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Amid Regional Worries, China Boosts Defense Spending by 12.2%

China has announced another double-digit increase in defense spending, amid regional worries about its growing military assertiveness.

Premier Li Keqiang says the defense budget will be raised by 12.2 percent this year to help modernize China's armed forces and develop more high-tech weapons.



"This year, keeping in mind the (Communist) Party's goal of strengthening the armed forces under new circumstances, we will comprehensively enhance the revolutionary nature of the Chinese armed forces, further modernize them and upgrade their performance, and continue to raise their deterrence and combat capabilities in the information age."



The announcement immediately drew a statement of concern from Japan, which is among many Asian countries alarmed at China's rapidly growing military.

China announced the figures along with a wide range of other policy plans Wednesday at an annual meeting of its ceremonial National People's Congress.

In his speech to parliament, Premier Li Keqiang said China is targeting "around a 7.5 percent" growth rate in 2014, which is unchanged from last year's goal.

In recent years, China has faced a slowdown following three decades of rapid growth that saw it become the world's second largest economy, behind the United States.

Beijing has also faced rising discontent among its citizens over rampant government corruption, worsening pollution, and its heavy-handed policies on ethnic minorities.

In a possible sign of those frustrations, security forces hauled away an unknown number of pamphlet-distributing protesters in Tiananmen Square as the parliament opened.



Security forces quickly picked up the pamphlets and ordered those nearby to delete pictures from their cameras, leaving it unclear what the protesters were advocating.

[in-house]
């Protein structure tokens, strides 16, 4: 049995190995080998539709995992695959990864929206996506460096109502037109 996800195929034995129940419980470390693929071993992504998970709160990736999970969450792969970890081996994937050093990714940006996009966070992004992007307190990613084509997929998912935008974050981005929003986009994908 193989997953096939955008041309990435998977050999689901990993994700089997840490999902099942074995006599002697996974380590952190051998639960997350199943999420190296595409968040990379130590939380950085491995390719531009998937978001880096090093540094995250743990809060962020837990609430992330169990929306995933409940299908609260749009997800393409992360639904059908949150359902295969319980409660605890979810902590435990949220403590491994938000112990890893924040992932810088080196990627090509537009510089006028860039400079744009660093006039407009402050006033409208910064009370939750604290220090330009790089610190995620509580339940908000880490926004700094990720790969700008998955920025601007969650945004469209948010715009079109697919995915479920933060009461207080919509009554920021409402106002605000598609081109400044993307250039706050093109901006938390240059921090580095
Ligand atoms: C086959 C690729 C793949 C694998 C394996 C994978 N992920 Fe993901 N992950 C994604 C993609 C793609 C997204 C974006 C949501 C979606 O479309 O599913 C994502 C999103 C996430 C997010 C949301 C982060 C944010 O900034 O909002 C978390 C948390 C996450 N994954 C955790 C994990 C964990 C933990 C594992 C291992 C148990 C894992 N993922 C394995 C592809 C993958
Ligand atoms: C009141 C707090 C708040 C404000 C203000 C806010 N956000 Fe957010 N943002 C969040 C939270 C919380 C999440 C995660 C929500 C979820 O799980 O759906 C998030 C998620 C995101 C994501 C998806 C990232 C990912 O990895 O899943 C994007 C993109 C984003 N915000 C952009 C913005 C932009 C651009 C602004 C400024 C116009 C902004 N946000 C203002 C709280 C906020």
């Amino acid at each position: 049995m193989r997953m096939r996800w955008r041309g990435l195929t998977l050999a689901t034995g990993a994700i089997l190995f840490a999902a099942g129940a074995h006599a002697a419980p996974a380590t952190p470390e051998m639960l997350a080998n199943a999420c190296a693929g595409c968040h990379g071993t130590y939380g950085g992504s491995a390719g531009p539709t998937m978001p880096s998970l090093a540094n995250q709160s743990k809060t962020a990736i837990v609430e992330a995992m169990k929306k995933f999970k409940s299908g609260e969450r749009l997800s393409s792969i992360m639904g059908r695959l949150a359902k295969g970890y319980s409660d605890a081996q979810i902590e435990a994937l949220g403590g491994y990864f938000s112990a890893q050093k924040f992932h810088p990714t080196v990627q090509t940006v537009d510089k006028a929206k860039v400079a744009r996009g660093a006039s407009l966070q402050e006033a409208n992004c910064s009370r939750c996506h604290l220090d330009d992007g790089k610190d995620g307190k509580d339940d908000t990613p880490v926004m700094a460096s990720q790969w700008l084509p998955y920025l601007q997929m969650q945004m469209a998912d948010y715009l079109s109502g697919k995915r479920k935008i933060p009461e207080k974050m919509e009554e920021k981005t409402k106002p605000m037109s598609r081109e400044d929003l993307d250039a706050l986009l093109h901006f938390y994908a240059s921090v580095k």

The meeting comes days after masked attackers killed 29 people at a train station in the southwest city of Kunming. The attack was blamed on militants from the restive Xinjiang region, where ethnic Uighurs say they are suffering from government repression.

The delegates at the People's Congress held a brief moment of silence for the Kunming victims at the opening session. In his report, Premier Li promised China would "crack down hard on violent crimes of terrorism" and "safeguard China's national security."

Mr. Li also vowed to "declare war" on pollution. He called the choking smog that has commonly blanketed Chinese cities "nature's red-light warning against inefficient and blind development" and said it will be fought "with the same determination we battled poverty."

To do this, he said a cap will be put on the country's total energy consumption. A separate government report Wednesday said China will increase spending on energy conservation and environmental protection by 7.1 percent in 2014.

The NPC is made up of nearly 3,000 handpicked delegates from provinces and regions across China, who meet every year in order to formally approve policies handed down by the ruling Communist Party.

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